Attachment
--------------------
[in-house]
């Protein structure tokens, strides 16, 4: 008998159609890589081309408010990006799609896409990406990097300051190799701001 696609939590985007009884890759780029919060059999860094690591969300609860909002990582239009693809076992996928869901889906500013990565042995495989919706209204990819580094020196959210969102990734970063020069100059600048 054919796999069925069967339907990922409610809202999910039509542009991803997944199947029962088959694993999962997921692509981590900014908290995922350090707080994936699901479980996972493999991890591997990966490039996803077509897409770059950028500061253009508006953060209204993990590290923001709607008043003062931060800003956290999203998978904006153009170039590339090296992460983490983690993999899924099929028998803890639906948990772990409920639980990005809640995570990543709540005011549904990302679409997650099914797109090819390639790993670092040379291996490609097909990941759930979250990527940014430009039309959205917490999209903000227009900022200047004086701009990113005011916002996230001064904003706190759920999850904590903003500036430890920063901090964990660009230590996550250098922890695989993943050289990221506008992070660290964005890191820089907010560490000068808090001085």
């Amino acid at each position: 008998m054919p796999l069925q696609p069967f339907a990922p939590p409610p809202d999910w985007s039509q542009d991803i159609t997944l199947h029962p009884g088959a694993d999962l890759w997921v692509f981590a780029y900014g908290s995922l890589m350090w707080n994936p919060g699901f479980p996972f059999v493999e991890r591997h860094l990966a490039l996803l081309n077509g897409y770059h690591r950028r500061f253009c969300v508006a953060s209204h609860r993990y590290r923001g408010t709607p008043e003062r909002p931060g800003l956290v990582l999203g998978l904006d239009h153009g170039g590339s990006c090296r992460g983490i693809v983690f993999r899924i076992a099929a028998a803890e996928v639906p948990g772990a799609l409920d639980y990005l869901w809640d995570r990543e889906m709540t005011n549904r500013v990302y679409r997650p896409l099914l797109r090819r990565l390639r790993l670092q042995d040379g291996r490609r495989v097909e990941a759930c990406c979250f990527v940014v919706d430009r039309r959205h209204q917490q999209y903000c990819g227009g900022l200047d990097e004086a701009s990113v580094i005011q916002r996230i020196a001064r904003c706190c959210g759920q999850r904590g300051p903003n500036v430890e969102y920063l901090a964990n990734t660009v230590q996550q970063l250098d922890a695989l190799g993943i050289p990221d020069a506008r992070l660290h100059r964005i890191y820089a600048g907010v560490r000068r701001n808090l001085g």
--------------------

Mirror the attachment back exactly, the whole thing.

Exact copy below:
[in-house]
């Protein structure tokens, strides 16, 4: 008998159609890589081309408010990006799609896409990406990097300051190799701001 696609939590985007009884890759780029919060059999860094690591969300609860909002990582239009693809076992996928869901889906500013990565042995495989919706209204990819580094020196959210969102990734970063020069100059600048 054919796999069925069967339907990922409610809202999910039509542009991803997944199947029962088959694993999962997921692509981590900014908290995922350090707080994936699901479980996972493999991890591997990966490039996803077509897409770059950028500061253009508006953060209204993990590290923001709607008043003062931060800003956290999203998978904006153009170039590339090296992460983490983690993999899924099929028998803890639906948990772990409920639980990005809640995570990543709540005011549904990302679409997650099914797109090819390639790993670092040379291996490609097909990941759930979250990527940014430009039309959205917490999209903000227009900022200047004086701009990113005011916002996230001064904003706190759920999850904590903003500036430890920063901090964990660009230590996550250098922890695989993943050289990221506008992070660290964005890191820089907010560490000068808090001085």
């Amino acid at each position: 008998m054919p796999l069925q696609p069967f339907a990922p939590p409610p809202d999910w985007s039509q542009d991803i159609t997944l199947h029962p009884g088959a694993d999962l890759w997921v692509f981590a780029y900014g908290s995922l890589m350090w707080n994936p919060g699901f479980p996972f059999v493999e991890r591997h860094l990966a490039l996803l081309n077509g897409y770059h690591r950028r500061f253009c969300v508006a953060s209204h609860r993990y590290r923001g408010t709607p008043e003062r909002p931060g800003l956290v990582l999203g998978l904006d239009h153009g170039g590339s990006c090296r992460g983490i693809v983690f993999r899924i076992a099929a028998a803890e996928v639906p948990g772990a799609l409920d639980y990005l869901w809640d995570r990543e889906m709540t005011n549904r500013v990302y679409r997650p896409l099914l797109r090819r990565l390639r790993l670092q042995d040379g291996r490609r495989v097909e990941a759930c990406c979250f990527v940014v919706d430009r039309r959205h209204q917490q999209y903000c990819g227009g900022l200047d990097e004086a701009s990113v580094i005011q916002r996230i020196a001064r904003c706190c959210g759920q999850r904590g300051p903003n500036v430890e969102y920063l901090a964990n990734t660009v230590q996550q970063l250098d922890a695989l190799g993943i050289p990221d020069a506008r992070l660290h100059r964005i890191y820089a600048g907010v560490r000068r701001n808090l001085g």